Validity of the NTNU Prediction Model for D&B Tunnelling
Peer reviewed, Journal article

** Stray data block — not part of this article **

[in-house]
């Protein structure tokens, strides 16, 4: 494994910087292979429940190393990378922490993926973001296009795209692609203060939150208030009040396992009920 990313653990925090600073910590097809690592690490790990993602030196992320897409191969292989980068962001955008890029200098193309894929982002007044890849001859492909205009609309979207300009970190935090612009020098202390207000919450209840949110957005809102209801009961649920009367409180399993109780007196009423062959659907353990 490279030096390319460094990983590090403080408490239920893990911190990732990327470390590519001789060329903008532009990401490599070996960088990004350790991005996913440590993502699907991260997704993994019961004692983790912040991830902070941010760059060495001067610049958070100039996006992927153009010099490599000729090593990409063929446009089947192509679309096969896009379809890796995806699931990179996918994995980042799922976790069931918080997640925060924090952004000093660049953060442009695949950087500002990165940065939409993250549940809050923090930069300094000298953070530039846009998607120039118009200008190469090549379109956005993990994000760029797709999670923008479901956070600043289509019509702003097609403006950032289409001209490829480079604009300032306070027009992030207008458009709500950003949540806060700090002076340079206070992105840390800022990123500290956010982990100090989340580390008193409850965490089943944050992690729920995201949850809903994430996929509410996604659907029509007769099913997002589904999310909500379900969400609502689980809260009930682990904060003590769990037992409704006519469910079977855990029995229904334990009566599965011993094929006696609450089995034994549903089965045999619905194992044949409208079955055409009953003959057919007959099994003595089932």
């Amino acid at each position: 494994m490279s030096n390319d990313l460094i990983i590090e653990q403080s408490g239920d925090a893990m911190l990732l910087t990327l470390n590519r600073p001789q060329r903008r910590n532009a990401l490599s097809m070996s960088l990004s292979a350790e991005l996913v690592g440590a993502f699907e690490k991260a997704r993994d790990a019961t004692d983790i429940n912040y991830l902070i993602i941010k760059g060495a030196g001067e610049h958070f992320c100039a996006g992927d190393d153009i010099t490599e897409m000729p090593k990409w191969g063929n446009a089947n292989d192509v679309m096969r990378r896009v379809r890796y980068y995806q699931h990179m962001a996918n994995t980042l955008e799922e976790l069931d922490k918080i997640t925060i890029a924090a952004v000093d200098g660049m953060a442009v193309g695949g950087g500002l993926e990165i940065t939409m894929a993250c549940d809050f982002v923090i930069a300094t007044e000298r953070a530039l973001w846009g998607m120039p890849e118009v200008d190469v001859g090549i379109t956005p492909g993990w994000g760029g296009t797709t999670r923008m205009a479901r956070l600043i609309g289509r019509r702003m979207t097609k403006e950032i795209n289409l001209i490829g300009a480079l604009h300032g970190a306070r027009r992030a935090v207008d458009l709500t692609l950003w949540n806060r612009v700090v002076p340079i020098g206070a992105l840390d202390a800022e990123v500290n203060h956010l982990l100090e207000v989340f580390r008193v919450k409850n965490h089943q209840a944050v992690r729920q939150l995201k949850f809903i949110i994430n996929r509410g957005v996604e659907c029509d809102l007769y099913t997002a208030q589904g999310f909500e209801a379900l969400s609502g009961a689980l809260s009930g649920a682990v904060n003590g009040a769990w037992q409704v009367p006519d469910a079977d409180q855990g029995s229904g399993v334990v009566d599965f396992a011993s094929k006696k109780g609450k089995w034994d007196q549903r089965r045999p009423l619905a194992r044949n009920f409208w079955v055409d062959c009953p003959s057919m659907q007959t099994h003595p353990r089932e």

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The Norwegian University of Science and Technology (NTNU) has since the early 1970s published prediction models for estimated production rates, time consumption, and costs for rock works. Since the early development of the NTNU models the tunnelling industry has continuously improved and the models have been updated on several occasions. The NTNU models are presently being updated to better fit the modern tunnelling trends in Norway. The current prediction model for D&B blast design is in this research paper compared with new data from thirteen recent Norwegian tunnel projects. The paper demonstrates that the empirical methodology behind the prediction model is still highly relevant, but some further improvements and additional empirical relations are suggested to enable the model to better cope with the recent 16 years of development in technology, equipment, contractual-issues and blast design. The new datasets show that modern D&B tunnelling employ more drill holes and specific charging per blast round than before. The current NTNU model thus under-predicts the actual tunnelling performance in the blast design. Some suggestions are made for further improving the model, where the updated drill length, the contour requirements, and the tendency to including the longitudinal ditches into the main blast are suggested as the main reasons for the disparity in drill hole numbers. Yet, the current trend in specific charging seem to have doubled since the early 2000s and cannot be explained by the increase in drill holes alone. Further development ought to be included in the blastability index (SPR) so that geological conditions that are on the extreme side of poor blastability can be properly accounted for in the blast design.